According to the World Health Organization approximately 216 million cases of malaria occur in the world and the disease kills about 655,000 people. Malaria is a treatable infectious disease transmitted by mosquitoes. Malaria is caused by a parasite called Plasmodium, which is transmitted via the bites of infected mosquitoes. In the human body, the parasites multiply in the liver, and then infect red blood cells.
Currently, “the gold standard” for malaria diagnosis worldwide consists of first detecting parasites and then counting the number of parasites in blood smears, manually through a microscope- usually the more the parasites more severe is the infection. An average of 100 images has to be visually checked by a specialist; a process that can take up to 30 minutes. Confirmation of a negative diagnosis is ultimately dependent on the technician’s expertise.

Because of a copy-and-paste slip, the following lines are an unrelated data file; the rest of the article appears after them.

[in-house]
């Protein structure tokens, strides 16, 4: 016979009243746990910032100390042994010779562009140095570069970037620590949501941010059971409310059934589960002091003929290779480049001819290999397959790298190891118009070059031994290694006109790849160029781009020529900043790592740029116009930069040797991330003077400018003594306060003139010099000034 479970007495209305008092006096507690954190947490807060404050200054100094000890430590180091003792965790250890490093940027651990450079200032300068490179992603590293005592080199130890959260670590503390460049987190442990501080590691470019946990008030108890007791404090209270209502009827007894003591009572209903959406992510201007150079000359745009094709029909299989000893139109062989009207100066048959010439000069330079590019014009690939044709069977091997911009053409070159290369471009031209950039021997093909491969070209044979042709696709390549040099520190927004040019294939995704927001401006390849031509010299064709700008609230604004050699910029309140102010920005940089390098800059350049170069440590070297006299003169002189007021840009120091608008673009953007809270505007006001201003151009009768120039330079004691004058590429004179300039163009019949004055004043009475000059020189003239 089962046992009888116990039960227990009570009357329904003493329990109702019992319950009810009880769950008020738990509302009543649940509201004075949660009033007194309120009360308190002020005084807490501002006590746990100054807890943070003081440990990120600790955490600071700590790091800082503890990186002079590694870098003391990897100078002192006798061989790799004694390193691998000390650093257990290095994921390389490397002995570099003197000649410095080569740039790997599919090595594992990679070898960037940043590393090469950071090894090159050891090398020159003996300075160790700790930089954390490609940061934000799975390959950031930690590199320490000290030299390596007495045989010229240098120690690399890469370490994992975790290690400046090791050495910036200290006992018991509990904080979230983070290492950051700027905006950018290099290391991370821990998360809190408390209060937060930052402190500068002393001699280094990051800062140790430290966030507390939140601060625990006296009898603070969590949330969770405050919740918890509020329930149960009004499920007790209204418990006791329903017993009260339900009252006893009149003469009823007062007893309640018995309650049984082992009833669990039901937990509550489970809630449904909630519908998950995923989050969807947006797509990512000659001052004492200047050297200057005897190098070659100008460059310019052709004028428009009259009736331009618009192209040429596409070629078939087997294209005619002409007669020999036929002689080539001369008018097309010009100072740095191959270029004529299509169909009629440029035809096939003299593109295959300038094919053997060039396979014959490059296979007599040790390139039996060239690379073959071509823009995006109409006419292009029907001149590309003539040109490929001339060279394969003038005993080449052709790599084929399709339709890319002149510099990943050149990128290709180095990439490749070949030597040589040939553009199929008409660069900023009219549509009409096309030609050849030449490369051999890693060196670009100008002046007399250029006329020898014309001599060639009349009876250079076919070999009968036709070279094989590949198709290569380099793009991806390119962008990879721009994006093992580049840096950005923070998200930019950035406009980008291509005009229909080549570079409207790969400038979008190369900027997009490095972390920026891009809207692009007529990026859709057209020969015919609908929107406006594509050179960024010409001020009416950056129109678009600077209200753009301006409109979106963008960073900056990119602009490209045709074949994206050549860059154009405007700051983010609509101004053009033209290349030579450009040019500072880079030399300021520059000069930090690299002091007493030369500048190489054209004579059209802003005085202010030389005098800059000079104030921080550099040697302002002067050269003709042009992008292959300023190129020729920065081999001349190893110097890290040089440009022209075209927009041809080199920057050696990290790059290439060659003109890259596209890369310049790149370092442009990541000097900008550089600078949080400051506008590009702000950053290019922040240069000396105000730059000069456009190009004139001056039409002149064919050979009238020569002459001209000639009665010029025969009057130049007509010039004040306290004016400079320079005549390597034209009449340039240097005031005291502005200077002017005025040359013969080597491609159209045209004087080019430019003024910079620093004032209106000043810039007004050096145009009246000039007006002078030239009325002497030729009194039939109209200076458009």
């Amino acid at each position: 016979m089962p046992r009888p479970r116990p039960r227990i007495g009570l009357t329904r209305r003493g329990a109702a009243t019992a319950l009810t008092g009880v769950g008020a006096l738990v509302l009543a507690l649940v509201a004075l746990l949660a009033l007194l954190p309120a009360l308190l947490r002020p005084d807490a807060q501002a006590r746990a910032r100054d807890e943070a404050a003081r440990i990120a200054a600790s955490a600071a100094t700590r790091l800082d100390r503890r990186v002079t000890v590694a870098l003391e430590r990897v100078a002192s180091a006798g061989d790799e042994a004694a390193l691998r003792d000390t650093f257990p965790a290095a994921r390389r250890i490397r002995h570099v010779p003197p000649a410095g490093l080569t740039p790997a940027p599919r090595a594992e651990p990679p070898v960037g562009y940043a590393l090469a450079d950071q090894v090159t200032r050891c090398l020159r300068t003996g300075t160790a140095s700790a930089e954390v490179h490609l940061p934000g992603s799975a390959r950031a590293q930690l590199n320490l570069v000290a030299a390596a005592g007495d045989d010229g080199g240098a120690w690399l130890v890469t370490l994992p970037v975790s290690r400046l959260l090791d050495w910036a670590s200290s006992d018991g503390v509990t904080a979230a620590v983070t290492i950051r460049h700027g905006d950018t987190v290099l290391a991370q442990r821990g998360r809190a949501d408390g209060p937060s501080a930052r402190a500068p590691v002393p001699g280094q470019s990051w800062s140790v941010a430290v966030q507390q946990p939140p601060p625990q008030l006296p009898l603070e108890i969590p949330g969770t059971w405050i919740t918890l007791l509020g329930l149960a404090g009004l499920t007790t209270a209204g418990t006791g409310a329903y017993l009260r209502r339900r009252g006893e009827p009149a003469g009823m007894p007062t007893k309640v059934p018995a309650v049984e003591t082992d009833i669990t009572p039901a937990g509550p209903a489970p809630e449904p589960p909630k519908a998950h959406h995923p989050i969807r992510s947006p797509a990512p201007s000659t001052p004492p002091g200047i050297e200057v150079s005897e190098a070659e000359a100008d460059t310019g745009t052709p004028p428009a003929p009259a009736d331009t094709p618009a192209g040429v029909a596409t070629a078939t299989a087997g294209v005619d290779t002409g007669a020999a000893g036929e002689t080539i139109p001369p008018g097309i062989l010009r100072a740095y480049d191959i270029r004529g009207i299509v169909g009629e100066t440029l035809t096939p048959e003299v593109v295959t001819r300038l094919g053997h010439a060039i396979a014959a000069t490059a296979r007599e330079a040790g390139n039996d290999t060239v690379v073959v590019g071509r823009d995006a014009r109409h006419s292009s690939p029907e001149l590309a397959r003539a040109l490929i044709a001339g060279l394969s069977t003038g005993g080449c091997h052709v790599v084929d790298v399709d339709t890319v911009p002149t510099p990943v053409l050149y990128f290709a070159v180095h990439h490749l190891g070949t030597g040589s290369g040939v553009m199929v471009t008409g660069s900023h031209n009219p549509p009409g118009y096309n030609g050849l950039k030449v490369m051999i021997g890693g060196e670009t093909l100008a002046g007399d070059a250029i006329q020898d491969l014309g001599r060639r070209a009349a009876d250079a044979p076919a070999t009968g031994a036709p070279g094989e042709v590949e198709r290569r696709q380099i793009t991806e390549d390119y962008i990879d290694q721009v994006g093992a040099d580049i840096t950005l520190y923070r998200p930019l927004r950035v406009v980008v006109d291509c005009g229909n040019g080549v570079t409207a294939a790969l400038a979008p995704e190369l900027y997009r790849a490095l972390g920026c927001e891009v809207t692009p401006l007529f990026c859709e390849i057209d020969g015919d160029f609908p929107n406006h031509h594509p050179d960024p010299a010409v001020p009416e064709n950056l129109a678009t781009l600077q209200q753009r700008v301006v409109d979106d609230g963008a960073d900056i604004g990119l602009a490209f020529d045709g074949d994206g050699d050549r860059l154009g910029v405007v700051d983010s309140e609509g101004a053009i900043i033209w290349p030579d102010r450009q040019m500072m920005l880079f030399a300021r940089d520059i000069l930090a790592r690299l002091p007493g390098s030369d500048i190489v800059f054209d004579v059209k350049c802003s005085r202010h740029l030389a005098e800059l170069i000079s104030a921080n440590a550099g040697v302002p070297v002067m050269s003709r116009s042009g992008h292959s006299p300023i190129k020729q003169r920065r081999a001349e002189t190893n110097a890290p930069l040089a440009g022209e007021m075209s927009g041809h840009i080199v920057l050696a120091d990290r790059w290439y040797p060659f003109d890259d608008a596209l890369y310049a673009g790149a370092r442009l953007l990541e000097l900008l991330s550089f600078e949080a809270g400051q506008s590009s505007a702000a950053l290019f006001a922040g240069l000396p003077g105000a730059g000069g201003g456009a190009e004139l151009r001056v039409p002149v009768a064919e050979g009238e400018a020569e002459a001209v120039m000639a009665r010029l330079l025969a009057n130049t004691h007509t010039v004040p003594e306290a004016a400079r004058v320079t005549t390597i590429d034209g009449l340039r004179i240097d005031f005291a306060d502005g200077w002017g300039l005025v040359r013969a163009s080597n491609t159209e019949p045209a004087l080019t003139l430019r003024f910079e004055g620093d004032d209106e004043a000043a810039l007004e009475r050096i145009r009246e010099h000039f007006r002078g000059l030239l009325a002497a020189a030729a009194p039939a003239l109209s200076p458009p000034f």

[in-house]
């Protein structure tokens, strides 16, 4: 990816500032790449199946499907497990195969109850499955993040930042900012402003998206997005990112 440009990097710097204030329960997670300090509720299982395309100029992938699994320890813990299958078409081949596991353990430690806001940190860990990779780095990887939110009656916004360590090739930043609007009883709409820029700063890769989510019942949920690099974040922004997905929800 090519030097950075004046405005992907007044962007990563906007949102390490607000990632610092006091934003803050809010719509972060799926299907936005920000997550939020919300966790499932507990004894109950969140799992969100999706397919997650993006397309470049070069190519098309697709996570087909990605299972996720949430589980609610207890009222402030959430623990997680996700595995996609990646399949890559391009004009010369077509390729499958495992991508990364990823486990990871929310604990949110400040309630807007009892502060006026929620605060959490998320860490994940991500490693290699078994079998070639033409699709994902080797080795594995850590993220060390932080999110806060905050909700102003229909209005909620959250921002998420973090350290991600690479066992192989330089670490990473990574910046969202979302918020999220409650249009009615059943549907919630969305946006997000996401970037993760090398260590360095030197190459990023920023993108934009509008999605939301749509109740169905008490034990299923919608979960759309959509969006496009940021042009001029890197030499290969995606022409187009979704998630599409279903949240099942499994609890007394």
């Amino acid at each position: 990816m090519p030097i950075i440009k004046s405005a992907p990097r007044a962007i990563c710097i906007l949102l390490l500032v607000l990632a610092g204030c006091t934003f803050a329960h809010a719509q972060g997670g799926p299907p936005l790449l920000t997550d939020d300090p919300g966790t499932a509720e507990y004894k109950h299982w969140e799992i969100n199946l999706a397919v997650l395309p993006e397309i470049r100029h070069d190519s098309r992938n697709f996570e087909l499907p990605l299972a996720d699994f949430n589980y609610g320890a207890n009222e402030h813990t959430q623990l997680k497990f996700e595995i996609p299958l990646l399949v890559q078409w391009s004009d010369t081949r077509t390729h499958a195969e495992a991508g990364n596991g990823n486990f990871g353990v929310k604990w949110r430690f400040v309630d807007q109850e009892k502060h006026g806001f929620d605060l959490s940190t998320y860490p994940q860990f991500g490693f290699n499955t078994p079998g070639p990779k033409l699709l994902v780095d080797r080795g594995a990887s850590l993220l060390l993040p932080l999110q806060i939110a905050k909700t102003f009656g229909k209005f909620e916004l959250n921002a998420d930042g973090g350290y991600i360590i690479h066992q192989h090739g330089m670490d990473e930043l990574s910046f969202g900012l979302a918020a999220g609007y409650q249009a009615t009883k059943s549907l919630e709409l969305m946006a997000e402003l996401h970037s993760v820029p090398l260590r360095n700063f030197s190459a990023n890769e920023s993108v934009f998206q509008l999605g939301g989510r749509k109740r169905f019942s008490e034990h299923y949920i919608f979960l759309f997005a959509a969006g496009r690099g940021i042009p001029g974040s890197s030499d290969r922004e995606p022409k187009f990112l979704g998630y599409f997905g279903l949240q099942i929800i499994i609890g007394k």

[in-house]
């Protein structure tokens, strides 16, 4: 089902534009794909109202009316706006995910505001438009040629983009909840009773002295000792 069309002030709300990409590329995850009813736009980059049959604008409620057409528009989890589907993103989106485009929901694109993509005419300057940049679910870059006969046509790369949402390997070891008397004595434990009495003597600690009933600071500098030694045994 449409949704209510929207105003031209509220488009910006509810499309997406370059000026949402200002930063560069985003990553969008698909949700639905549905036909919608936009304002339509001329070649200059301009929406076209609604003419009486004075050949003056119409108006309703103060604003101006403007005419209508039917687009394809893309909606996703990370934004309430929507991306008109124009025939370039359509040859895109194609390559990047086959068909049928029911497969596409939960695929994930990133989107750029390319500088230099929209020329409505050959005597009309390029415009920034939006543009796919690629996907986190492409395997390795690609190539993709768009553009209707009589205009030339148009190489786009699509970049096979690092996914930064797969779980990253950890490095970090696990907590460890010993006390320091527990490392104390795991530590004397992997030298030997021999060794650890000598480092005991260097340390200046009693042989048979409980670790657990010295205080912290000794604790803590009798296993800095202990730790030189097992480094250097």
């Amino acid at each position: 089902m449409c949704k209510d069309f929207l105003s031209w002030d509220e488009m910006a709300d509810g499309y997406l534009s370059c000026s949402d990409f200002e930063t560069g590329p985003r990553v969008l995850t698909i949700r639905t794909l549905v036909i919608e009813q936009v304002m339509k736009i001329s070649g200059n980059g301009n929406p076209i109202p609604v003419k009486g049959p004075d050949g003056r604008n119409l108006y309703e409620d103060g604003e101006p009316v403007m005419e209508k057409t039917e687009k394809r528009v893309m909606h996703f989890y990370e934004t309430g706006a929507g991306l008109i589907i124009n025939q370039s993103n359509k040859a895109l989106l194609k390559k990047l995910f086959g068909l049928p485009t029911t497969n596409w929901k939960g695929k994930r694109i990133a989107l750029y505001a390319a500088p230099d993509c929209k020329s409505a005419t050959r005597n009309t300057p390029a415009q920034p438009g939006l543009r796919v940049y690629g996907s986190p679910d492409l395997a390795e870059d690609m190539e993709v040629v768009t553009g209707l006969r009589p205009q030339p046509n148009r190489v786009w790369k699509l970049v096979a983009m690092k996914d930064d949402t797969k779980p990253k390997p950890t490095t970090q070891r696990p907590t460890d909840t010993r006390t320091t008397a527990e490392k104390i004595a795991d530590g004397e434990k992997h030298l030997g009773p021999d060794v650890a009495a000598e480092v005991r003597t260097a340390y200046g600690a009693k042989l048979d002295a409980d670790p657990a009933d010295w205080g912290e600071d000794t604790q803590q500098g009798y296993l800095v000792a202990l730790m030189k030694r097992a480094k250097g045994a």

Thus, we need scalable, fast, ubiquitous and accurate screening systems (a priority in the agenda for malaria eradication). Mobile phone coverage is reaching every corner of the planet and we see the global connectivity as an opportunity to distribute the images all over the internet. This is where you come in. We believe that there is so much on-line talent out there that can be used to analyze malaria images (while you play a game!). We have already developed 3 games to test this concept: MalariaSpot, TuberSpot and MalariaSpot Bubbles. We have published the results from MalariaSpot data, we are working on the TuberSpot publication and we have just started collecting data from MalariaSpot Bubbles.